Architectural design projects for governmental agencies often have one thing in common: the persons in charge of selecting the architect are not completely familiar with the architectural design process.
Selection of an architect can be a long and complicated process and it can be an unhappy and unnecessarily expensive experience if the client and the architect are not a good match.
Ask the architects you are considering hiring these five questions and allow their answers to guide you toward making the right choice for your project.
1. Have you done similar work before?
And by similar we mean the same. If your project is a municipal building, has the architect recently completed design of municipal buildings? With codes changing regularly, you’ll want to make sure your architect has relevant experience in the past three years. There are plenty of architect s who can dazzle you with an extensive portfolio of impressive buildings. But if there are few municipal buildings among the representative projects, beware. Look at it this way-if you were going to have heart surgery would you want a surgeon who has an impressive portfolio of brain surgery or one who has successfully completed dozens of heart operations similar to yours?
2. Do you have references for similar work?
In the case of the heart surgeon mentioned above, if you discovered that none of his many patients survived the operation would he be your surgeon of choice? The same is true of architects. They should be eager to give you multiple references for similar work. They know good references will seal the deal quicker than anything they could say themselves. However, don’t just ask for references, call the references. Keep in mind, firms seldom use litigants as references, and that is perfectly acceptable. Architectural firms want you to talk with their best clients; the clients who love them. So if all the references are lukewarm, beware. Also be wary if the firm shows plenty of projects just like yours, but none of those projects are included in the references. It could be an oversight, so ask, but if the architect is unable to provide any references for relevant projects, run. Again, if you had a happy client who had just finished a project like the one you are pursuing, wouldn’t you be insisting the prospective client call the happy client?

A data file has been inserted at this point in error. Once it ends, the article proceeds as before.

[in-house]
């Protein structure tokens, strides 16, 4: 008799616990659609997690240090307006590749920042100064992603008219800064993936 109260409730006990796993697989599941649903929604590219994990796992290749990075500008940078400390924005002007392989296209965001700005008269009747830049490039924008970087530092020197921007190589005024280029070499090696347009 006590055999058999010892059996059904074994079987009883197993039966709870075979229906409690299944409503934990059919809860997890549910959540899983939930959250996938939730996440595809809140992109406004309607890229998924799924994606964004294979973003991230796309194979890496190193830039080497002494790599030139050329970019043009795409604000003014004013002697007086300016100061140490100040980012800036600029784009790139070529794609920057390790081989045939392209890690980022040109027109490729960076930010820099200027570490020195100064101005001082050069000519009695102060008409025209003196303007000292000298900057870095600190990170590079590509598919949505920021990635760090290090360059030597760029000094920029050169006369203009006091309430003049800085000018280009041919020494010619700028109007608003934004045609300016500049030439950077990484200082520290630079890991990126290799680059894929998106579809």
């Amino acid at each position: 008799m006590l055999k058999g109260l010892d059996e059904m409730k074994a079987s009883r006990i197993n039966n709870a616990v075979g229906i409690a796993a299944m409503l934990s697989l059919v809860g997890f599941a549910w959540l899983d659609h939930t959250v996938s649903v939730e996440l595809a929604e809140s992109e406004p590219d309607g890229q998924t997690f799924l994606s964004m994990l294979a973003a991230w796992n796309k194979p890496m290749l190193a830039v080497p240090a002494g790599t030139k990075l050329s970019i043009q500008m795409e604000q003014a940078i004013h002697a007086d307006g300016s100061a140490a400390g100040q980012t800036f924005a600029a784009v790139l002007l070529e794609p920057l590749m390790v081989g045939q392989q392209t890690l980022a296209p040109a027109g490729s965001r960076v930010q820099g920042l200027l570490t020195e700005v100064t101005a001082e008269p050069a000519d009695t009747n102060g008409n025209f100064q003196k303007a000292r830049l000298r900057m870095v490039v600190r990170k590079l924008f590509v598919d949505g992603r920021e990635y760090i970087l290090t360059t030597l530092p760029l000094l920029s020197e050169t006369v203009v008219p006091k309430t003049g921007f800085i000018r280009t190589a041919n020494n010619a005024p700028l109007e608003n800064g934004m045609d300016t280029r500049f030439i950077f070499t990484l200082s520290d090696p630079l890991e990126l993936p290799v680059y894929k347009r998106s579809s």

3. With whom will we be working?
During the selection process the top architect will be your best friend. Will she be assigned to the project once the selection is made? You better hope not, the top architect gets top dollar. For most projects you’ll want the top architect to contribute to, not control the project-perhaps in a Quality Control/Quality Assurance role, reviewing the work of the architect who will be responsible for the project on a day-to-day basis. The person who will work project daily is the person you want to interview. You want to judge what it will be like working with that person for months to come. Ask for client references for that architect and talk to those clients who can tell you exactly what it was like to work with that person. Listen carefully to what those clients tell you because what they might view as a virtue (she called me twice a day to provide updates) might be an annoyance to you.
4. Does the Architect listen to and understand your concerns?
Your project will not be successful if the architect does not understand your needs. This is your project, your vision. You must work with an architect who hears your concerns, understands your vision and who can apply his experience and imagination to make your concepts a functional reality. Your architect should enhance, not hijack, your vision.
5. What happens if the unexpected happens?
Projects imitate life; things happens. Anything from a strike at the manufacturing facility for a specified finish to the discovery of dinosaur bones on the site may happen. We can’t know what bumps in the road lie ahead, but we should know how our architect has reacted to past bumps. Ask the architect to tell you about an unexpected problem that occurred on a project and how he resolved that problem. Have a couple of disaster scenarios ready to discuss during the interview process:
“How would you handle the discovery of an endangered species habitat on the site?”
An experienced and resourceful architect will be able to tell you what he would do, or better yet, what they did when that happened to them. Their demeanor handling difficult questions during the interview process will also give you clues on how they will handle difficult issues on the job.
Hiring the wrong architect will make your project one you won’t forget-no matter how hard you try. However, hiring the right architect for your project can make the entire experience one to be recalled with pleasure for years to come. These five questions will guide you toward selecting the right architect for your project.